He credits his parents with a very hands-on approach to raising their children. “They were very serious about education and so would buy us many books and educational toys. We also had many lesson teachers from a young age. They also ensured we ate healthy and they did their best to ensure we grow up with a good sense of moral judgement and character based on the way they lived their own lives,” Ezeh added.
Going on to study Electrical and Electronic Engineering at the ICL between 2010-2014, where he also had a stint a Software Engineering (Trainees) in the London Geo team of Google, where he emerged with a First Class Honours.
In his first year at the ICL, he was team leader of a group that designed and constructed a track-completing robot using assembly language, while in his fourth year, he built a robot from the scratch to demonstrate a navigation system, and designed a navigation system by simulating optimal control for path following of differential drive for his thesis, which centered on Design and Implementation of Control and Path Planning of Autonomous Vehicle.
Following his achievements at the ICL, Ezeh was awarded a full three-year scholarship by University College London, where he is scheduled to round up later this year.
With the world at his feet as it were, Ezeh said his plans include returning to Nigeria to explore opportunities the country has to offer. But unlike his predecessors who got lost in the crowd and never made a headway upon their returning home, it appears Ezeh already has a compass with which to navigate the spirit of stifling of talents that is embedded in the Nigerian space, saying, “my plan for the future is to use technology to solve some of the major challenges in Africa. I believe technology can help improve literacy levels, facilitate transparency in government, solve our power crisis and improve the quality of life of people in Africa.”
The young Nigerians was amused that Nigeria and Africa by extension are yet to grab the opportunity offered by science and technology to solve the myriad of development challenges confronting the nation.
He lamented: “I am surprised we do not have science based television channels that inspire people into the field. The British and Americans have many of such programmes. We have to face reality: modern civilisation is founded on science and technology. There is no other way to develop a nation. As writer and former Colorado Governor Richard Lamm said, ‘All we know about the new economic world tells us that nations which train engineers will prevail over those which train lawyers. No nation has ever sued its way to greatness’.
“Nations advance when they apply principles gained from the pursuit of organised knowledge, which is essentially the scientific method of thinking. Technology is the fruit of scientific pursuit. I do stress the application because at the end of the day, action counts more than just words. As a nation, we need to become more curious in science and technology in order to catch up with the rest of the world similar to what India has done.”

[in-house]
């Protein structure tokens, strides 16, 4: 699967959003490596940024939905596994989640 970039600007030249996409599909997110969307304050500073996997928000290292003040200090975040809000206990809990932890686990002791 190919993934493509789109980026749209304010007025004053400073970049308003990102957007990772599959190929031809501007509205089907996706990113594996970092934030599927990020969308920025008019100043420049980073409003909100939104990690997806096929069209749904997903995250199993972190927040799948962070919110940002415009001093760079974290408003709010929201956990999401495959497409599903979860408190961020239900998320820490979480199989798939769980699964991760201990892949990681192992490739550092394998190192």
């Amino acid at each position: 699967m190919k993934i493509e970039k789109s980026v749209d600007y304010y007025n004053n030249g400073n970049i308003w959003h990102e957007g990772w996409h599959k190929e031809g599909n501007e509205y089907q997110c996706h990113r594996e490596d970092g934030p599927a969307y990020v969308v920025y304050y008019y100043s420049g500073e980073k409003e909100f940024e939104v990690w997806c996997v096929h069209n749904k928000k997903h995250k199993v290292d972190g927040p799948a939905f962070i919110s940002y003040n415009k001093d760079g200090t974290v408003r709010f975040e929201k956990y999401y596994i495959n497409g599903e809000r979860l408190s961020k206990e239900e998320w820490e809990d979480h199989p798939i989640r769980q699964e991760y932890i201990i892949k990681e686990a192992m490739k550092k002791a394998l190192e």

With papers already published in academic journals, Ezeh is also President of the UCL Robotics Society, which he co-founded. But how and where did the inspiration to go into Robotics comes from?
He stated that his school, Nigeria Tulip International School, not only influenced his interest, but also assisted with developing a rigorous background in mathematics and science.
He added that the school encouraged willing students to broaden their horizon by participating in local and international competitions. “I gained an appreciation of science and technology through the international exposure providing by attending these competitions. Furthermore, during my holidays, I would stay back in school for advanced training in Mathematics, Physics and Informatics. It was a lot of fun because we would have a lot of social events when we were not hard at work. We studied hard and play hard,” he recalled.Ezeh said plans are underway to sustain his success story with the establishment of an organization named ‘Impactionate Ltd’ where he is the Chief Executive Officer whose aim is to primarily focus on crowd-funding for sustainable developmental projects that can be measured.
He stressed that the firm, ‘Impactionate’ encapsulates his vision, saying, “Impactionate is a company born out of a desire to be the change I want to see.” A personal vision that could be transformed into a national vision that can drive the development of Nigeria may well be within sight.